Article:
“In a news climate that values speed, there are great temptations and added incentives to break news on Twitter or Facebook instead of waiting for it to move through the editorial pipeline. This underscores one of the main values of social media for news organisations, which is to drive traffic and increase the reach of high-quality journalism”.

Cory Bergman on Lost Remote says while editors are important, reporters should be empowered to report in whatever way possible, should the need arise.

“I can see ASNE’s point, but the recommendation is more destructive than helpful for a couple reasons. First, as a news organization in a new distributed world, everything shouldn’t be about driving traffic to yourself — it should be about providing the best possible news service on any platform. And second, the idea that reporters must always work through their editors — even though social media allows reporters (and the public) to self-publish — is increasingly out-dated.”

Another US journalist Joy Mayer, a fellowship scholar at the Reynolds Journalism Institute, says if reporters had to wait until there were links, too many people would already know what the story was.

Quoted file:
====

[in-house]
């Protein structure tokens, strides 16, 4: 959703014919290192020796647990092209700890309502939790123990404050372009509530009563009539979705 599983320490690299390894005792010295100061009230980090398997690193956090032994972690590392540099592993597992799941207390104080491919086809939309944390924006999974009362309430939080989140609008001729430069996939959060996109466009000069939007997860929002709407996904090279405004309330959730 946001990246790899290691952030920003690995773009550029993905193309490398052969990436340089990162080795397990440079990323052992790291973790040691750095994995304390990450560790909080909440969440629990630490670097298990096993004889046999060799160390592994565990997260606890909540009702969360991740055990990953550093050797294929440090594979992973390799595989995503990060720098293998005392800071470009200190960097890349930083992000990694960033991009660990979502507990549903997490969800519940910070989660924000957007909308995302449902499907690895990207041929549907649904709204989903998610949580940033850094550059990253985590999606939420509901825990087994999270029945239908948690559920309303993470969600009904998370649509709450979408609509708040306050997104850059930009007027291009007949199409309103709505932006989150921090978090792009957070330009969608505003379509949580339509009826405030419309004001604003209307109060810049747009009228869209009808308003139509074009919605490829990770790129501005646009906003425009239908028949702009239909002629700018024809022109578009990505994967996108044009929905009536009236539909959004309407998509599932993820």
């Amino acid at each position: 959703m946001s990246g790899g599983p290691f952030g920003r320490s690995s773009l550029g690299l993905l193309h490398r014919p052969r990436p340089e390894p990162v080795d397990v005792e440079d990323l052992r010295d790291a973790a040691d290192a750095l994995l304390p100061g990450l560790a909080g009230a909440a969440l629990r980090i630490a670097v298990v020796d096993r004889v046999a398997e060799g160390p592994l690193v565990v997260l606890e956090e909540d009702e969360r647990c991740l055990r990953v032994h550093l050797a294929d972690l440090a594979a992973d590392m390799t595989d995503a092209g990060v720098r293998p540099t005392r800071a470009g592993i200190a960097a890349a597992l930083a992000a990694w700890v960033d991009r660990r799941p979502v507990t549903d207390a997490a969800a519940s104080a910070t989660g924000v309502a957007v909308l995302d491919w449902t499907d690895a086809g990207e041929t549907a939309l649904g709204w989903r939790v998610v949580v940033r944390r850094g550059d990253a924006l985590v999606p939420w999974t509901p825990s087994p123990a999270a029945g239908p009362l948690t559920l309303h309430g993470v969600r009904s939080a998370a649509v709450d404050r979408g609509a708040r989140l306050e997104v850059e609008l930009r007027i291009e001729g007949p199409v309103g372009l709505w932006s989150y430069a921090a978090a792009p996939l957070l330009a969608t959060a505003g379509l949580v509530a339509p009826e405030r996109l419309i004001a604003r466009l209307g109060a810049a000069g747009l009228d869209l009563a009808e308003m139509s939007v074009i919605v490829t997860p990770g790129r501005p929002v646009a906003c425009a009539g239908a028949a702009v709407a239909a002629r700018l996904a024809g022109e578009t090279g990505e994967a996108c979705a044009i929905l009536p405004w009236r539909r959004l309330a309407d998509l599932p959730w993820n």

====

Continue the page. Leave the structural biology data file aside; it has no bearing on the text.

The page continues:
“I was horrified when I saw this line, but the post goes on to say that there are indeed times when getting news out there, is more valuable than waiting to have a link to share. In general, though, I think journalists, and this set of recommendations, undervalue being a relevant, quick part of on-going conversations.”

Joy Mayer’s advice is to go for it.

“My recommendation would be for reporters to quickly tip their newsrooms first and tweet second – without waiting for the story to appear on the site. First is first, regardless of where it’s posted. Then follow up with a tweet with a link when the story is posted.”

But overall, the reaction to the ASNE guidelines is that they are essentially an endorsement of the need to be professional and ethical, something every journalist should be conscious of in both their professional and personal use of social media.  The One Ring that rules them all is Number Two – “assume everything you write online will become public” (and this includes Facebook because privacy settings could be changed in future).

For what it is worth, here are the ten key ASNE points:

1. Traditional ethics rules still apply online.

2. Assume everything you write online will become public.

3. Use social media to engage with readers but professionally.

4. Break news on your website, not on Twitter.

5. Beware of perceptions.

6. Independently authenticate anything found on a social networking site.

7. Always identify yourself as a journalist.

8. Social networks are tools, not toys.

9. Be transparent and admit when you are wrong online.

10. Keep internal deliberations confidential.

If you have a view on any of these guidelines, make a comment below. There are many ways to skin a cat and to report a story. Do these guidelines cover them all and are they the definitive Ten Commandments of using social media for journalists? Let us know.